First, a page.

While recovering from cardiac events, women are often expected to maintain traditional roles and responsibilities with respect to household and family, this can result in anxiety and other psychosocial problems. Therefore, in order to decrease the stress among women, health care worker must be aware and provide appropriate guidance to help buffer these negative psychosocial effects.
The quality of life for women is generally reported to be lower post cardiac event. Women do not cope as well physically and psychosocially as men do. Women tend to score worse on psychosomatic symptoms, depression, anxiety and sleep disturbances. Recent study reported on gender-specific changes in Quality of life (QoL) following CVD to distinguish whether gender differences in QoL are due to disease severity, pre-morbid QoL, or aspects affecting recovery. Following 208 patients for 6 weeks, 6 months and 12 months post diagnosis, the researcher found no gender differences between pre-morbid QoL, disease severity and recovery. Although this research provides a new perspective on the psychosocial factors that are thought to limit women in case of a cardiac event, the researchers themselves indicate several limitations that may have impacted the results. For example, the over reporting by women and trivialize dysfunctions by men may have led to biased results.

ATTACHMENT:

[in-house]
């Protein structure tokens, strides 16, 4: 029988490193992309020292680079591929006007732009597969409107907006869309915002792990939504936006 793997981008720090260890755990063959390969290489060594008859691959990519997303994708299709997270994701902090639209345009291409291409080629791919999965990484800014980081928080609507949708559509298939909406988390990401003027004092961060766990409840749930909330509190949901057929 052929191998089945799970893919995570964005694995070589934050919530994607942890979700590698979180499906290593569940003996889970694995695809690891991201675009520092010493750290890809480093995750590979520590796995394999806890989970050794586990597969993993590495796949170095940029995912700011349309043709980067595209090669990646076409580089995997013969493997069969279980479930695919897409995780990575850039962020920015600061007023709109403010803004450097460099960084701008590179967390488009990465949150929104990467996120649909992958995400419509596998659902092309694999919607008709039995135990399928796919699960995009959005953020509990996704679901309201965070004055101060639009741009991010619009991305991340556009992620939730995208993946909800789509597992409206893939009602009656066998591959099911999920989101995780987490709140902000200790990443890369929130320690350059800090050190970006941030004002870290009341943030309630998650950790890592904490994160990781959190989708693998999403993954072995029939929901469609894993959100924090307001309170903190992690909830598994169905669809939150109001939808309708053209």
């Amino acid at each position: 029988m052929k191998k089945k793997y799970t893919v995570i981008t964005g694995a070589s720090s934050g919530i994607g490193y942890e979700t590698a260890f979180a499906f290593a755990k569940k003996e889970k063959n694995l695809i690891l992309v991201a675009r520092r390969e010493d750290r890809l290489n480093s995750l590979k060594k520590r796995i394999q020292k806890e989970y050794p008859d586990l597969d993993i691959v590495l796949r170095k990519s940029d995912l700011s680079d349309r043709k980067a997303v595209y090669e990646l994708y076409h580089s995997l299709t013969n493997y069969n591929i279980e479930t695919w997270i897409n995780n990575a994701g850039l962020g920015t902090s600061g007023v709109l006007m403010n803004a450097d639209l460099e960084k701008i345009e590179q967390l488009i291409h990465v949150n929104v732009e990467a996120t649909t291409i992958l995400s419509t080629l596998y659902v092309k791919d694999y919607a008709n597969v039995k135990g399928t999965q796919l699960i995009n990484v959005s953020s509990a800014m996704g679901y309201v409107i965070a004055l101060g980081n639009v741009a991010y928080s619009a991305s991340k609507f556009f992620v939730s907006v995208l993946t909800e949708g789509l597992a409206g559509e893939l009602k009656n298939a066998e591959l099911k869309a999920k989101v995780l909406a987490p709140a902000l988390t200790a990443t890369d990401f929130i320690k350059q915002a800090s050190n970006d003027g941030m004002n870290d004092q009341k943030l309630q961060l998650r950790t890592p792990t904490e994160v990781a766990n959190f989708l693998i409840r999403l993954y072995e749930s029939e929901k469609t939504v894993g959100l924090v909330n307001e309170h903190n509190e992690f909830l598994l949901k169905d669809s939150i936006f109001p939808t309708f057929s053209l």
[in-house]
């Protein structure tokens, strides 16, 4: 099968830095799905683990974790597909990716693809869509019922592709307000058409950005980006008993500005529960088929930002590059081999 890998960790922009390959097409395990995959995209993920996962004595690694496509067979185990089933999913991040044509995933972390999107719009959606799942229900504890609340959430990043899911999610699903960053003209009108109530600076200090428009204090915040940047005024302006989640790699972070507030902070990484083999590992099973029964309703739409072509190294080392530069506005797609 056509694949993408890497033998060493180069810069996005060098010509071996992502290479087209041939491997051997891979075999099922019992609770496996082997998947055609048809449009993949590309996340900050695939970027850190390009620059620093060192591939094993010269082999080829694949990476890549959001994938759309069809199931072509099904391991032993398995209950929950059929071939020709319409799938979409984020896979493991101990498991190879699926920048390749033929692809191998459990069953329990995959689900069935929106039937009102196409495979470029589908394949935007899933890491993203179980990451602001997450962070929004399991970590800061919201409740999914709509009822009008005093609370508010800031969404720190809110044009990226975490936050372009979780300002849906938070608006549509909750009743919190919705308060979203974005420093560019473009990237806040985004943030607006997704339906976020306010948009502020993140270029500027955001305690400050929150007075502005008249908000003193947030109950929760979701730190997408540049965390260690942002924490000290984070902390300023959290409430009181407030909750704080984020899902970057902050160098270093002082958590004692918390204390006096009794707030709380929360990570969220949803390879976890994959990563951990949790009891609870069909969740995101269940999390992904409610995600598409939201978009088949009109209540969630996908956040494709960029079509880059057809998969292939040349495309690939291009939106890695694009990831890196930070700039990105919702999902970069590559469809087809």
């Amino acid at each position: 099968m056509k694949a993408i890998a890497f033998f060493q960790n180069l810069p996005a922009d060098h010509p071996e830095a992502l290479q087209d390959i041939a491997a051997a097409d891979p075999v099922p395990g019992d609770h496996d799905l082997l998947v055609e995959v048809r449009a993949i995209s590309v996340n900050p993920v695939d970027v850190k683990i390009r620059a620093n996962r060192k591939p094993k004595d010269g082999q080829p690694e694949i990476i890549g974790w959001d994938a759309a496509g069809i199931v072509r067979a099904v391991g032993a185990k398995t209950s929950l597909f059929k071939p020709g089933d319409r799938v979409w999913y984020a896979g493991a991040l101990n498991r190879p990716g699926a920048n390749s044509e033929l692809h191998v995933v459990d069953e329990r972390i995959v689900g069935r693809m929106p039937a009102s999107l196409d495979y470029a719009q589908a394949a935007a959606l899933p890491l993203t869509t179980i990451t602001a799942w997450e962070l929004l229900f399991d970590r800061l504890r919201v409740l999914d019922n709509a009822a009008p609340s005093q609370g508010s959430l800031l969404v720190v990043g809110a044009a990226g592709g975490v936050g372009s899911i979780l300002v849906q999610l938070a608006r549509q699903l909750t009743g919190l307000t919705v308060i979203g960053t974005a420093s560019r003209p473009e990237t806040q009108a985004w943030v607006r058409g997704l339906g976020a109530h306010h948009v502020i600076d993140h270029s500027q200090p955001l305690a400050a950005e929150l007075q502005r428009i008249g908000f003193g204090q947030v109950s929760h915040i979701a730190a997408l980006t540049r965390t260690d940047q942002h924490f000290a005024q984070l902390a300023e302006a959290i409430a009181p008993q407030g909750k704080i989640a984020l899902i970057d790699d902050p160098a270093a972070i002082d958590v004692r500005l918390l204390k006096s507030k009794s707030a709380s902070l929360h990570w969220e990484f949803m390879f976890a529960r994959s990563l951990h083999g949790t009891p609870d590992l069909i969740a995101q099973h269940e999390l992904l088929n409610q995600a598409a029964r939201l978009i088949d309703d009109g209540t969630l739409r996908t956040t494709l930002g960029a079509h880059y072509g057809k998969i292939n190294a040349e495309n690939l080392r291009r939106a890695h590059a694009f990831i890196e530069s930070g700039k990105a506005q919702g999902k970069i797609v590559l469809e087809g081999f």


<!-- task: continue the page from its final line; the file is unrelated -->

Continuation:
Both depression and congestive heart failure affect clinical status in important ways. The additive effect of these conditions on an individual’s QoL is evident. The best way of treating depressed heart failure patients is not known, and the effects of various antidepression strategies need to be evaluated.
3. Jaarsveld, C.H.M., Sanderman, R., Ranchor, A.V., Ormel, J., Veldhuisen, D.J., Kempen, G.I., (2002) Gender-Specific Changes in Quality of Life Following Cardiovascular Disease: A Prospective Study. Journal of Clinical Epidemiology, 55: 1105-1112.